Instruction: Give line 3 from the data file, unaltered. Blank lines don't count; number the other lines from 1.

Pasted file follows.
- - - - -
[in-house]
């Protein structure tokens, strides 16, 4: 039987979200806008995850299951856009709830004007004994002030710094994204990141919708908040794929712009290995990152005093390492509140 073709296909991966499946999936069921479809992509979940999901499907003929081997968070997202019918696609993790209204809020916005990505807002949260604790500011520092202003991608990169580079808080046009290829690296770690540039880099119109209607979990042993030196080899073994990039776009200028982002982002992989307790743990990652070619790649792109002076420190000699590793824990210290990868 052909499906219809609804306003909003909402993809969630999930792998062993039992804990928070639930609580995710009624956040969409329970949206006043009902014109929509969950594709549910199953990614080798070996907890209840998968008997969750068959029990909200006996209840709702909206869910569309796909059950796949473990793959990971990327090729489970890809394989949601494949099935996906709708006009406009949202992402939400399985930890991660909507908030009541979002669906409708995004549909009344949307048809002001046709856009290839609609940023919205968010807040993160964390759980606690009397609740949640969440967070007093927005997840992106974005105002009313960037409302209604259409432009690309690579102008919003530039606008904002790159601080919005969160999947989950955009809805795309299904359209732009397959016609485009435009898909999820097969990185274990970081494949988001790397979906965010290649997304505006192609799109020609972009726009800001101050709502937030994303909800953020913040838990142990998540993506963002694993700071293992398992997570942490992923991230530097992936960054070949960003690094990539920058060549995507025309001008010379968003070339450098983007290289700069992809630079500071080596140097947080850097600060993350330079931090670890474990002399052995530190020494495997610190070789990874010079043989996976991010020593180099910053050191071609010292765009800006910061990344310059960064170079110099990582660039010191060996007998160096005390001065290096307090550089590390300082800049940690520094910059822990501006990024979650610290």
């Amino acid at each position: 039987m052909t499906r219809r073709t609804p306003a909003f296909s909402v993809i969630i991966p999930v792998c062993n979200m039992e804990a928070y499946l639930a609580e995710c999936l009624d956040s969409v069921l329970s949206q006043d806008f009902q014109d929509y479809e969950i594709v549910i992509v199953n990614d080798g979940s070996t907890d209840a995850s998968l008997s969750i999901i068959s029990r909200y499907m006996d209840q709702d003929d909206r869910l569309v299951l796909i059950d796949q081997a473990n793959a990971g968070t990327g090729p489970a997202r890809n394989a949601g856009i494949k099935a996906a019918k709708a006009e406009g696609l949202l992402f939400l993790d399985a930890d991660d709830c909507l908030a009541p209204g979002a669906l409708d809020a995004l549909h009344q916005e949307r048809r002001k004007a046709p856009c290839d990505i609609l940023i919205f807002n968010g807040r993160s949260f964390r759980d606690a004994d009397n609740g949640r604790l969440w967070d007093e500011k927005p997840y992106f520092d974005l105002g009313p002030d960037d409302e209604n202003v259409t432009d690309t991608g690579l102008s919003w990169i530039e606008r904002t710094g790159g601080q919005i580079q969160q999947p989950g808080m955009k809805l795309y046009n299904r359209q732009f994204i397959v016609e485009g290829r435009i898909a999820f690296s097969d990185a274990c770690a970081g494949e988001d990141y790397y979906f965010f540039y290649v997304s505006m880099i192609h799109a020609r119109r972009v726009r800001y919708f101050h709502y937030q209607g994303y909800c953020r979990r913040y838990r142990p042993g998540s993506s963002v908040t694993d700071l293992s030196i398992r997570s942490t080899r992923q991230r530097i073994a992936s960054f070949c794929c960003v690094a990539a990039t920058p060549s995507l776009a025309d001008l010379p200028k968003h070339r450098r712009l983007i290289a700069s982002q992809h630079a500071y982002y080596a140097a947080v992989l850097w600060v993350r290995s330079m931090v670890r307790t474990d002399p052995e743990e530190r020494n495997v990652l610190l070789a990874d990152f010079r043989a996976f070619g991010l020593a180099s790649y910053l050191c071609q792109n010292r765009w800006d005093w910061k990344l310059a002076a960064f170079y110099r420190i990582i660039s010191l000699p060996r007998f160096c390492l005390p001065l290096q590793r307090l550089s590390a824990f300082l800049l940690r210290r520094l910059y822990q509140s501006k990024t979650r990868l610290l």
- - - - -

């Amino acid at each position: 039987m052909t499906r219809r073709t609804p306003a909003f296909s909402v993809i969630i991966p999930v792998c062993n979200m039992e804990a928070y499946l639930a609580e995710c999936l009624d956040s969409v069921l329970s949206q006043d806008f009902q014109d929509y479809e969950i594709v549910i992509v199953n990614d080798g979940s070996t907890d209840a995850s998968l008997s969750i999901i068959s029990r909200y499907m006996d209840q709702d003929d909206r869910l569309v299951l796909i059950d796949q081997a473990n793959a990971g968070t990327g090729p489970a997202r890809n394989a949601g856009i494949k099935a996906a019918k709708a006009e406009g696609l949202l992402f939400l993790d399985a930890d991660d709830c909507l908030a009541p209204g979002a669906l409708d809020a995004l549909h009344q916005e949307r048809r002001k004007a046709p856009c290839d990505i609609l940023i919205f807002n968010g807040r993160s949260f964390r759980d606690a004994d009397n609740g949640r604790l969440w967070d007093e500011k927005p997840y992106f520092d974005l105002g009313p002030d960037d409302e209604n202003v259409t432009d690309t991608g690579l102008s919003w990169i530039e606008r904002t710094g790159g601080q919005i580079q969160q999947p989950g808080m955009k809805l795309y046009n299904r359209q732009f994204i397959v016609e485009g290829r435009i898909a999820f690296s097969d990185a274990c770690a970081g494949e988001d990141y790397y979906f965010f540039y290649v997304s505006m880099i192609h799109a020609r119109r972009v726009r800001y919708f101050h709502y937030q209607g994303y909800c953020r979990r913040y838990r142990p042993g998540s993506s963002v908040t694993d700071l293992s030196i398992r997570s942490t080899r992923q991230r530097i073994a992936s960054f070949c794929c960003v690094a990539a990039t920058p060549s995507l776009a025309d001008l010379p200028k968003h070339r450098r712009l983007i290289a700069s982002q992809h630079a500071y982002y080596a140097a947080v992989l850097w600060v993350r290995s330079m931090v670890r307790t474990d002399p052995e743990e530190r020494n495997v990652l610190l070789a990874d990152f010079r043989a996976f070619g991010l020593a180099s790649y910053l050191c071609q792109n010292r765009w800006d005093w910061k990344l310059a002076a960064f170079y110099r420190i990582i660039s010191l000699p060996r007998f160096c390492l005390p001065l290096q590793r307090l550089s590390a824990f300082l800049l940690r210290r520094l910059y822990q509140s501006k990024t979650r990868l610290l």